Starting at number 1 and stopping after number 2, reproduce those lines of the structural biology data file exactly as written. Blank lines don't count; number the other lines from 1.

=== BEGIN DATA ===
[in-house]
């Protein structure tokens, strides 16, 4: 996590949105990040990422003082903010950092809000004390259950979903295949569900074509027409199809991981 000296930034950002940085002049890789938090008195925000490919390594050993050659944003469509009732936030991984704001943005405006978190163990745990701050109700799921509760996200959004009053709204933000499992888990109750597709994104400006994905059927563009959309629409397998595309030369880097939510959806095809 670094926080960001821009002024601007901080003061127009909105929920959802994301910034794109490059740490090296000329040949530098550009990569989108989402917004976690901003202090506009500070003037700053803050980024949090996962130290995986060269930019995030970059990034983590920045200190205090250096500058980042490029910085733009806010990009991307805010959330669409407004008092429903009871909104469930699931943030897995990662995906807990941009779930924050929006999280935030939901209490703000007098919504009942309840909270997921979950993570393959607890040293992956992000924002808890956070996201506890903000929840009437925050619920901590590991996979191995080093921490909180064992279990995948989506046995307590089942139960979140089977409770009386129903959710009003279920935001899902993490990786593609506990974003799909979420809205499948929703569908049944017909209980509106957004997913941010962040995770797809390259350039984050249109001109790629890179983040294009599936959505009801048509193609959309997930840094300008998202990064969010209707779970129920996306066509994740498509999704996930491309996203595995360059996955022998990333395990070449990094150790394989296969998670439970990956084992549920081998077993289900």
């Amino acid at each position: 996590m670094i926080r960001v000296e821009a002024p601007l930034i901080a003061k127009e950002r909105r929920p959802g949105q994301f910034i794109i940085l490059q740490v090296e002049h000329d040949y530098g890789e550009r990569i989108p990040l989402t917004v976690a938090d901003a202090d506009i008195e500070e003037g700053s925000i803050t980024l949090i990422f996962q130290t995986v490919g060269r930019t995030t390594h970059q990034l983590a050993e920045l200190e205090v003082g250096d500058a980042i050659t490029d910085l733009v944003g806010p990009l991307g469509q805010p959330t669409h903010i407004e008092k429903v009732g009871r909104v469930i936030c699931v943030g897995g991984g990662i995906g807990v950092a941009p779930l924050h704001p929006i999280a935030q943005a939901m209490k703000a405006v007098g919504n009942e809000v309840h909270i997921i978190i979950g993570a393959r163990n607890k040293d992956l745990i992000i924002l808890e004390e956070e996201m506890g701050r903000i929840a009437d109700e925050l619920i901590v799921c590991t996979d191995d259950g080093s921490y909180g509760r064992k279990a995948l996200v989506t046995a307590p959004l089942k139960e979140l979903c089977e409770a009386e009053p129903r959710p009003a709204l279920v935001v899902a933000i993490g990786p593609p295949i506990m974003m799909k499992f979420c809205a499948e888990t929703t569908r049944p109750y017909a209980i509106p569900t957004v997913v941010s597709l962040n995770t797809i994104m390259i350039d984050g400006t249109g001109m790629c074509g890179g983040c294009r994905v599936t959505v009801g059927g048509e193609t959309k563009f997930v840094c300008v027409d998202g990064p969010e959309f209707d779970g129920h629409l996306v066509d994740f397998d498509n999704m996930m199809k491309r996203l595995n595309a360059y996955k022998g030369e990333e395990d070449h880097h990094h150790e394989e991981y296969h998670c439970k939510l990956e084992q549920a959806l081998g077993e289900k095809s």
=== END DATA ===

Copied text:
[in-house]
């Protein structure tokens, strides 16, 4: 996590949105990040990422003082903010950092809000004390259950979903295949569900074509027409199809991981 000296930034950002940085002049890789938090008195925000490919390594050993050659944003469509009732936030991984704001943005405006978190163990745990701050109700799921509760996200959004009053709204933000499992888990109750597709994104400006994905059927563009959309629409397998595309030369880097939510959806095809 670094926080960001821009002024601007901080003061127009909105929920959802994301910034794109490059740490090296000329040949530098550009990569989108989402917004976690901003202090506009500070003037700053803050980024949090996962130290995986060269930019995030970059990034983590920045200190205090250096500058980042490029910085733009806010990009991307805010959330669409407004008092429903009871909104469930699931943030897995990662995906807990941009779930924050929006999280935030939901209490703000007098919504009942309840909270997921979950993570393959607890040293992956992000924002808890956070996201506890903000929840009437925050619920901590590991996979191995080093921490909180064992279990995948989506046995307590089942139960979140089977409770009386129903959710009003279920935001899902993490990786593609506990974003799909979420809205499948929703569908049944017909209980509106957004997913941010962040995770797809390259350039984050249109001109790629890179983040294009599936959505009801048509193609959309997930840094300008998202990064969010209707779970129920996306066509994740498509999704996930491309996203595995360059996955022998990333395990070449990094150790394989296969998670439970990956084992549920081998077993289900």